How to Properly Evict a Tenant in Florida

As we’ve discussed recently, tensions between landlords and tenants have grown in recent years. Those tensions have put a strain on many aspects of the landlord-tenant relationship, including the eviction process.

Evicting tenants has always been a contentious issue, so regardless of where that relationship stands, it remains important to go through the proper channels to evict a tenant. Protecting your Florida real estate portfolio includes avoiding situations that can quickly escalate and get you stuck in the middle of unnecessary litigation.

When You Can Evict a Tenant

Florida law has specific and strict guidelines for when a landlord may evict a tenant. It’s not as simple as wanting to vacate a property if a lease agreement remains in place.

Florida Statute 83.56(2) addresses the landlord’s right to evict. A Florida landlord can legally evict a tenant under a few circumstances, including:

  • A tenant’s failure to comply with Statute 83.52 pertaining to the tenant’s obligation to maintain a property
  • A tenant violates the terms of the rental agreement in such a manner that the tenant should not be given the opportunity to cure the issue (such as destruction, damage, or misuse of landlord property by intentional or continued negligent actions)
  • A tenant continues to violate the terms of the rental agreement for 12 months after receiving a specific notice about noncompliance
  • Rent is past due for at least three days (excluding weekends and federal holidays) after a written notice from the landlord demanding the past-due amount

Any of these circumstances provide you with the legal right to evict a tenant as long as you do so through the proper legal channels and processes.

How You Can Provide Notice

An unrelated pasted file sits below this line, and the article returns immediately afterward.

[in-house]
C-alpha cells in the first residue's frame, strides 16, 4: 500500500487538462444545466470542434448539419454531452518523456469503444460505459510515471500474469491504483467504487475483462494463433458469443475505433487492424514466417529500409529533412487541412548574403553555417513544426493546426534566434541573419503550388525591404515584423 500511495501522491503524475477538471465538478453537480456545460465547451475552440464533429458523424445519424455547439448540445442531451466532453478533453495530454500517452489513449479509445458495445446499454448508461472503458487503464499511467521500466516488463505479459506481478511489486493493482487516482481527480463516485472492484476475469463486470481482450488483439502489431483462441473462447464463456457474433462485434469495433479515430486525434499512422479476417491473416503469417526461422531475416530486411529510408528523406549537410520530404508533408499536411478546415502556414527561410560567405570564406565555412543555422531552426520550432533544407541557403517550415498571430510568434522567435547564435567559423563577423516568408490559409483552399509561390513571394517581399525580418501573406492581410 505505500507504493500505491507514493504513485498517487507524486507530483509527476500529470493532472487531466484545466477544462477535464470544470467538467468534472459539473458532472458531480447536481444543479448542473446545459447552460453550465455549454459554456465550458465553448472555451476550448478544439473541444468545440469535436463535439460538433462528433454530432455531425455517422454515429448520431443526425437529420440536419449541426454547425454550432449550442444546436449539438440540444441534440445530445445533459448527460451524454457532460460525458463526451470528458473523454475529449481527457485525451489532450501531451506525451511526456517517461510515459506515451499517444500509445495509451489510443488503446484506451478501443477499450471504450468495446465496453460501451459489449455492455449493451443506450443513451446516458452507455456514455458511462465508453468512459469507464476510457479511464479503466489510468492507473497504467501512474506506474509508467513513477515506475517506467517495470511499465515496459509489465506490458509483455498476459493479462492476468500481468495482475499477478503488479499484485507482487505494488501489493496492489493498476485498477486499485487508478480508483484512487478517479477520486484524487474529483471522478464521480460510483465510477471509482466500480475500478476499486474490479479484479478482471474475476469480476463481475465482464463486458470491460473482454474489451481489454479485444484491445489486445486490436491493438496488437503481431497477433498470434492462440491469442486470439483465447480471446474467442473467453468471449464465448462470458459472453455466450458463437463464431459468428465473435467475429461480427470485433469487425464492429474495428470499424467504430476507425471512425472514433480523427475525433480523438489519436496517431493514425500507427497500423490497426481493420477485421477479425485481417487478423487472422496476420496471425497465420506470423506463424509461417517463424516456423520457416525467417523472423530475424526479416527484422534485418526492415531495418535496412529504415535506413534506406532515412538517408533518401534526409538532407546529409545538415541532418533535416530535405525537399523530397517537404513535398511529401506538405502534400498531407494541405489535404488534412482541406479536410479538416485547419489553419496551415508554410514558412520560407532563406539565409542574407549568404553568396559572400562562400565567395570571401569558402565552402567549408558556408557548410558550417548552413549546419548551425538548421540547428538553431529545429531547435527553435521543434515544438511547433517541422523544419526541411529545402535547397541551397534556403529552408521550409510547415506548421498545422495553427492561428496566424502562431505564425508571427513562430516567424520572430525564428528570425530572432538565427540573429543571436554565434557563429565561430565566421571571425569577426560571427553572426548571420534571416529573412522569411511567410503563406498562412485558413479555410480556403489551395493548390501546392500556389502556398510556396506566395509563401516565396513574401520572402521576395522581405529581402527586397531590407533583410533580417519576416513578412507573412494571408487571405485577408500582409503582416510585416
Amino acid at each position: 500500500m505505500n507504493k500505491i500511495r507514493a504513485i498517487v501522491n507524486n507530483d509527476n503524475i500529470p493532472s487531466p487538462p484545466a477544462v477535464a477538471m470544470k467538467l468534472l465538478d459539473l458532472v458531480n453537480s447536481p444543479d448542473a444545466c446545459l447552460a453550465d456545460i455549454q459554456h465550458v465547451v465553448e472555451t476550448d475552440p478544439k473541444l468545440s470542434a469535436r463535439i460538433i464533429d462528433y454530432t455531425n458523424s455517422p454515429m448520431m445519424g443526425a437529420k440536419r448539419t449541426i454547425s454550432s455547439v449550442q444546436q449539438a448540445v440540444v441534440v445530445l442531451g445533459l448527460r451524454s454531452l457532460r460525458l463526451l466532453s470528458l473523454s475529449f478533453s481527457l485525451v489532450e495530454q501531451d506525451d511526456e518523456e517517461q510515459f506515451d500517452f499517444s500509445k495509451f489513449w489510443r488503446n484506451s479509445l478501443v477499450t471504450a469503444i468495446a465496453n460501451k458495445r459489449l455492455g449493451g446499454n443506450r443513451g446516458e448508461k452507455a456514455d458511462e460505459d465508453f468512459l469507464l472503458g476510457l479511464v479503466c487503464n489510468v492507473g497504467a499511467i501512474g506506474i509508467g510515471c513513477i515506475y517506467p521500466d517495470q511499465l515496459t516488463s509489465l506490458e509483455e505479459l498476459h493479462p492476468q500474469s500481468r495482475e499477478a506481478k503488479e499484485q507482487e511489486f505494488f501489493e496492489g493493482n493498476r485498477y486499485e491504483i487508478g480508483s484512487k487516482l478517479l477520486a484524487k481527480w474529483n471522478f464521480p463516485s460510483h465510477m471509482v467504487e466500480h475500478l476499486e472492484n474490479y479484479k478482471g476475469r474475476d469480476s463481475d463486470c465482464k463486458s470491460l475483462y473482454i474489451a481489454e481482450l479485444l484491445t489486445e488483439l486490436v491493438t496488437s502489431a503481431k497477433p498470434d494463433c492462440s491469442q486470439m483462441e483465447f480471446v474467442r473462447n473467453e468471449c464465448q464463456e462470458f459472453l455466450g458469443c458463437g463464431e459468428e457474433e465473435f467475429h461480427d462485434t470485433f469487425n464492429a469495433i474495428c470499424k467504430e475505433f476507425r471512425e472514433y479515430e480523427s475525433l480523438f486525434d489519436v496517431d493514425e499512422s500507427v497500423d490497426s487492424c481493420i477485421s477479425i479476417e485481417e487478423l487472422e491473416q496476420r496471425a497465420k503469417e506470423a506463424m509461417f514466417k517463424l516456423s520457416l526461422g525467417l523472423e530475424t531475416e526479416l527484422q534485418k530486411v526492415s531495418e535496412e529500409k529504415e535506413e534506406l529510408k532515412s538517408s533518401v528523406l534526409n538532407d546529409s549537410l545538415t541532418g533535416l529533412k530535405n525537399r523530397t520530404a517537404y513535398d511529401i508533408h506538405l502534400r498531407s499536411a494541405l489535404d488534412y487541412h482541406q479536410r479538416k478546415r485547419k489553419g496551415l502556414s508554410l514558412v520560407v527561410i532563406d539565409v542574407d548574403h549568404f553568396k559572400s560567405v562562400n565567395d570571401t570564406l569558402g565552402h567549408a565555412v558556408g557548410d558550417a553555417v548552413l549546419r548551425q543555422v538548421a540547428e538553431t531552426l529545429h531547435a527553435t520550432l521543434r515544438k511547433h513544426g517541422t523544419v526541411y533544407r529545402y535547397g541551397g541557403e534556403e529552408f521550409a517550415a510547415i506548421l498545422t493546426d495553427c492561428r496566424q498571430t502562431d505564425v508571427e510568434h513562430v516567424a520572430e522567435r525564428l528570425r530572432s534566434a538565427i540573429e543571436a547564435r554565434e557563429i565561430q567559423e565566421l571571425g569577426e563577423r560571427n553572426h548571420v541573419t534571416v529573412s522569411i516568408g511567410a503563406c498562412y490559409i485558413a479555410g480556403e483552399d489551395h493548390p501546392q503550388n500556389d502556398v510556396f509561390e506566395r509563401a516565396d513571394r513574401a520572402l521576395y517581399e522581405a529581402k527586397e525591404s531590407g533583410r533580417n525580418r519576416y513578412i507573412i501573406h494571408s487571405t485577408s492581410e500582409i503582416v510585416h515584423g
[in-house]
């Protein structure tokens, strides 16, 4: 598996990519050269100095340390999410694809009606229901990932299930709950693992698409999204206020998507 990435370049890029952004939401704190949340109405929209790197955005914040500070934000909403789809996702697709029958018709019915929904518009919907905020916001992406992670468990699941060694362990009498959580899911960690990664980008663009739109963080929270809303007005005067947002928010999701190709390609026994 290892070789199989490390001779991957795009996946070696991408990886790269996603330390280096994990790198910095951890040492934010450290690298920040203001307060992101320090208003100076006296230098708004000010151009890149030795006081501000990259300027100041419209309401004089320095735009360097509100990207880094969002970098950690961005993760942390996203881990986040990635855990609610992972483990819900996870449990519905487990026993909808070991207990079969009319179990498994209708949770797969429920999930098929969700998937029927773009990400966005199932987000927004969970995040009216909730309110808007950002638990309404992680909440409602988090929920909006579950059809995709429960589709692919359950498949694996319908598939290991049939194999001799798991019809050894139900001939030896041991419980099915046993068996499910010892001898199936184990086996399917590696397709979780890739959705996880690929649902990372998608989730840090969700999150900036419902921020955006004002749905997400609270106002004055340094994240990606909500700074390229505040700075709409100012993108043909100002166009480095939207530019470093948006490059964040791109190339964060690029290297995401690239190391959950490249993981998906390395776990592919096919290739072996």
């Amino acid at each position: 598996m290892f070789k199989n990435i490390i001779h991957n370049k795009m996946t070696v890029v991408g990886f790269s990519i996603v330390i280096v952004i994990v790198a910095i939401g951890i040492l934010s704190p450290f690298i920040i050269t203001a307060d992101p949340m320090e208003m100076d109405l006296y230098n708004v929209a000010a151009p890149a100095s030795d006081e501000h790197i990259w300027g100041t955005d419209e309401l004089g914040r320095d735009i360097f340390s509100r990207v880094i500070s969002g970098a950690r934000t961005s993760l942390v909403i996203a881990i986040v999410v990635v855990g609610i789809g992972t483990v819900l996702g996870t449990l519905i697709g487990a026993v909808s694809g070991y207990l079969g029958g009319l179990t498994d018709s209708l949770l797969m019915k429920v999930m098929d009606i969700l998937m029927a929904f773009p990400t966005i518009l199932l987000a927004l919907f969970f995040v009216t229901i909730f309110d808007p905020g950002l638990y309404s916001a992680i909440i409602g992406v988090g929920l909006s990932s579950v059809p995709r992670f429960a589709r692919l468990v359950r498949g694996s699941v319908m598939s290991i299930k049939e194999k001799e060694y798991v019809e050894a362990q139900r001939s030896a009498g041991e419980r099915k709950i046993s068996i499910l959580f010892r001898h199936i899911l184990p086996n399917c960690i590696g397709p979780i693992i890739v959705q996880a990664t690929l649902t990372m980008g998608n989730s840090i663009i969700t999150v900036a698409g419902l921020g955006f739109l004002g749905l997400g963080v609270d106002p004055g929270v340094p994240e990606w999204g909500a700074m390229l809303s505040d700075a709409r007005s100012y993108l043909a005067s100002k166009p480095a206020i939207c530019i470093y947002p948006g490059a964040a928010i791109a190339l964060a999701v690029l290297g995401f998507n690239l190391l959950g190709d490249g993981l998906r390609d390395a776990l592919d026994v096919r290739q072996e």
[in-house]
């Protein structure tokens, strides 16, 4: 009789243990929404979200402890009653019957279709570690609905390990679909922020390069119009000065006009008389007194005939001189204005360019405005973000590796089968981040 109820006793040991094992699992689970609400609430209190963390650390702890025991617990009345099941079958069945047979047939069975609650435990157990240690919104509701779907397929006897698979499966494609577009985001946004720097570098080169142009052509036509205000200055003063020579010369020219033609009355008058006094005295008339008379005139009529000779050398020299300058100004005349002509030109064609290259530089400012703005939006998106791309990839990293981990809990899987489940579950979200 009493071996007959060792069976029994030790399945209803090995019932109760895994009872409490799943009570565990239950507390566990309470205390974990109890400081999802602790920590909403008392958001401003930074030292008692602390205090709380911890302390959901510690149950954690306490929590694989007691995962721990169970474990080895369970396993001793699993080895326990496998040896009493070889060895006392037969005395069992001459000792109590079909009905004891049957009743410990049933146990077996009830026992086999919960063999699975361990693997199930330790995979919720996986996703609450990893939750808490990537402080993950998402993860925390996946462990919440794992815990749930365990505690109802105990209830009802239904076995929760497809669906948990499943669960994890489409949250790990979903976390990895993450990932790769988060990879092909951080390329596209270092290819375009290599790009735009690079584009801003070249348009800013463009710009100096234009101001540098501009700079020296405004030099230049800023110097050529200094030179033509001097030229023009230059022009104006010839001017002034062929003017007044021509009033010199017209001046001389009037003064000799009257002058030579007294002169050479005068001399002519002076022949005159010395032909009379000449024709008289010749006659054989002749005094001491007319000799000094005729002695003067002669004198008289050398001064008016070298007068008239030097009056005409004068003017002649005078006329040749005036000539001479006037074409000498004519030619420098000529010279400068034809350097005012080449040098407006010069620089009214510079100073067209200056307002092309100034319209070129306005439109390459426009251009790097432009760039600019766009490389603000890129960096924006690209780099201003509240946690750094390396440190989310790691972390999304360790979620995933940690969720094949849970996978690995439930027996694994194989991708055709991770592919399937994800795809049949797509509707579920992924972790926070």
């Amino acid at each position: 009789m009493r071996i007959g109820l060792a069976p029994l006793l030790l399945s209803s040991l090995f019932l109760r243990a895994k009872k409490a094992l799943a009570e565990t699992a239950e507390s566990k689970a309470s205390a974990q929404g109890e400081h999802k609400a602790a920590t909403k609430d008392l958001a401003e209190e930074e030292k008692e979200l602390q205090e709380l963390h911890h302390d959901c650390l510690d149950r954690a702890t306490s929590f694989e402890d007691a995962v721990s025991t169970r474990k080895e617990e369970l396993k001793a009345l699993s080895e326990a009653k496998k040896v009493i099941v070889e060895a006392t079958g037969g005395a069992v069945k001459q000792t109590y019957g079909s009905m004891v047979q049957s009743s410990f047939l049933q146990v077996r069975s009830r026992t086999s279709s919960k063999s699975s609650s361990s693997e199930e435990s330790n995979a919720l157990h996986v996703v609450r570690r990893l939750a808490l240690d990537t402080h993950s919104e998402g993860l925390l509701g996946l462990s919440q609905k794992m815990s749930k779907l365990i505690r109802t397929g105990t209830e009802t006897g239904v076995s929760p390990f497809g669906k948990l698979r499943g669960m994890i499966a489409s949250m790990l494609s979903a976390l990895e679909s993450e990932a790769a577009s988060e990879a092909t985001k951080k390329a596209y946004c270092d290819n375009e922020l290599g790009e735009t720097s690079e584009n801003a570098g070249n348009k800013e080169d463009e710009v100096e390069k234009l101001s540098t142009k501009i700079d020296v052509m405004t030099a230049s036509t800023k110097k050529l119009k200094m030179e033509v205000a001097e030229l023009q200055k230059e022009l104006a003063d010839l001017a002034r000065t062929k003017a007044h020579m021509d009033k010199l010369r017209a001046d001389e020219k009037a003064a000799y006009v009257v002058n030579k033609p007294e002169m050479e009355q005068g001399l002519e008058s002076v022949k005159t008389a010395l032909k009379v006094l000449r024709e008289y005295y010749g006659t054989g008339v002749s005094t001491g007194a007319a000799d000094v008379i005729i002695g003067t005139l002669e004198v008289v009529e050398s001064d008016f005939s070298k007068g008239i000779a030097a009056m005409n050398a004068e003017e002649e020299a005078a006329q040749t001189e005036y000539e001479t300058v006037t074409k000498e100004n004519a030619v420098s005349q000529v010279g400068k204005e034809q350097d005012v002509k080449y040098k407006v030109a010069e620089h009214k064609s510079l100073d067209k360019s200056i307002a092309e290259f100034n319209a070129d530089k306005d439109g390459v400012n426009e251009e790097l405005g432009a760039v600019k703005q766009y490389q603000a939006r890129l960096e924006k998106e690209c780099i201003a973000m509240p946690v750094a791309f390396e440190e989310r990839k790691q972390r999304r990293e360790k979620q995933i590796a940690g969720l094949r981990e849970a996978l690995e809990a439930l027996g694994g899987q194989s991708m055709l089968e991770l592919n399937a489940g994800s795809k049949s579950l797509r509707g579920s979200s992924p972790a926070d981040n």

The state of Florida makes the notice step in this process relatively straightforward. The statute above provides a word-for-word notice that lessens the liability risk for either party. These notices must be submitted by mail to tenants.

As mentioned above, a Florida tenant can be evicted after failing to pay rent as long as the landlord has provided a three-day notice of the intent to collect the overdue rent or vacate the property. Statute 83.56(3) provides the script for that notice.

Statute 83.56(2)(a) provides the script for providing notice when a tenant is in violation of the terms of the rental agreement in a manner that cannot or has not been cured.

Filing an Eviction Lawsuit

Some landlords will try to force a tenant out after providing notice by doing things like changing the locks or turning off utilities. You should NEVER do this – it is illegal and could result in your facing significant liability in a lawsuit.

Once written notice is properly served, the tenant will be given seven days to vacate the premises. If the tenant fails to do so, the landlord can file an eviction lawsuit to legally remove the tenant from the property. The tenant will have the legal right to defend themselves which can drag this process out, but tenants who don’t have a valid defense could be putting their financial future at risk (including marks against their credit score and additional legal fees).

Who Can Physically Remove a Tenant

If the court issues an eviction order, only a law enforcement officer will be permitted to physically remove a tenant. These officers of the law will go to the property and give the tenant the opportunity to willfully leave before any additional measures such as physical force or arrest are necessary. In most cases, physical force is not necessary.

Speak to an Attorney

This process has plenty of steps that can create risk for Florida real estate investors. We don’t want to see your hard work destroyed by problem tenants who complicate the eviction process further. Working with an attorney is a surefire way to protect your real estate investments and ensure growth. Schedule a consultation with Bryant Taylor Law today.

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